I am right and you are too! What the Pareto Principle teaches us about compromise.
I want to touch on the subject of conflict resolution with an emphasis on team alignment. Throughout the years, I have witnessed and participated in meetings in which there are two points of views that are each presented with the same power of conviction. In other words, “I know I am right, so why should I compromise?”
Many of us were taught about winning and losing, right and wrong, at an early age with the expectation that: “if I’m right, the other person must be wrong.” Yet, experience and observation have taught me that in most cases, when we are in conflict with other people, groups, or even our bosses, it is because we tend to focus on our differences and spend little time looking at our commonalities.
I was once facilitating a meeting in which the conversation became very heated. We were trying to make a decision on the elimination of a product line and the sales and marketing team was presenting a very compelling argument about the need of keeping line “x”. Conversely, the operations team - supported by the finance team - had data to support the elimination of line “x” due to low volume sales and the need to reduce inventory to increase turns and cash flow. Ultimately, we were not able to reach a decision in the meeting and I met individually with each team representing the two arguments. After listening to them, I realized that both teams were actually focused on improving EBITDA - but none of them brought that to the table. The operations team thought that the intention of the sales and marketing team was to increase revenue just to support their own goals, and the sales and marketing team thought that the operations team was succumbing to the pressure of the finance team and aligning with them simply to reduce inventory.
This is where things become tricky from a management perspective. As I mentioned before, both groups had strong data and compelling arguments - so how can we decide which argument is best? What line of thinking - and data - is pointing to the correct answer?
My analysis? If you’re asking those questions, you’re missing the underlying issue: their ideas and focus were based solely on the differences between their solutions, instead of their commonalities.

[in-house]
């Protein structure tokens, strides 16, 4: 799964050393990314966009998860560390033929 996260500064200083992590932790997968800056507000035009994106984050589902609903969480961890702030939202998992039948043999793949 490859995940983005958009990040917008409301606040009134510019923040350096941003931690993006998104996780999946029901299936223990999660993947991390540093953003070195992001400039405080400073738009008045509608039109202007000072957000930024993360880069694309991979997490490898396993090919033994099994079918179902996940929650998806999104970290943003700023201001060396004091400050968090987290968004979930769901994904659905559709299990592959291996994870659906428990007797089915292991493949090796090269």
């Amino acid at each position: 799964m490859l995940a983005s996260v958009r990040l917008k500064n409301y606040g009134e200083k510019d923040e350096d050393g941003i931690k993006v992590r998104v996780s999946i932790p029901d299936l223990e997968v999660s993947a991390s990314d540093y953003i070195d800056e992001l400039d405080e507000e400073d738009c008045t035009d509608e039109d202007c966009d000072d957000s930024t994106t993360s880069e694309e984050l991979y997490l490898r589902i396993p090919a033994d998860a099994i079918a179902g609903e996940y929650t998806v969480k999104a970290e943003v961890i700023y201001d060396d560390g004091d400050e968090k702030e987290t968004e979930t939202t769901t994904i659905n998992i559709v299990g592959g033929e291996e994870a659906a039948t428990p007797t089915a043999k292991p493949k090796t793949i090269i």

Fortunately, I did my individual interviews! The first thing we did was come back to the table as one team. We needed to approach the issue with a unified goal (which in many cases already exists but is not apparent on the surface). In this case, we were approaching the same goal from different angles. When we came together with the intent of finding common ground, we were able to see that there was agreement on almost 80-percent of the plans - we were just focusing on the other 20-percent.
Once that was established, we were able to evaluate those differences with a new perspective. After all, 20-percent is a much easier compromise to accept than “caving in” on your entire proposal. In the end, we decided to reduce inventory, keeping product line “x” just for a group of customers with predictable sales and utilize the free capacity to increase production on product “y” - which was a blockbuster and needed capacity.
This was a simple use of a “Pareto approach” in a non mathematical situation. I’ve found this type of situation happens a lot and, most of the time, the “conflicting” ideas are not mutually exclusive - but instead, work well together.
When you face a situation that you know you are correct and don’t see merit in a compromise - keep in mind that that the “other side” (also a part of the same organization with the same overarching goals) is also correct. You may just be looking at the same problem from a different angle.
Combat this type of ideological road block by listening, defining a common goal, and identifying all the things you can do together. You will find it’s a lot easier to compromise on just 20-percent of the issues than the entirety of your argument.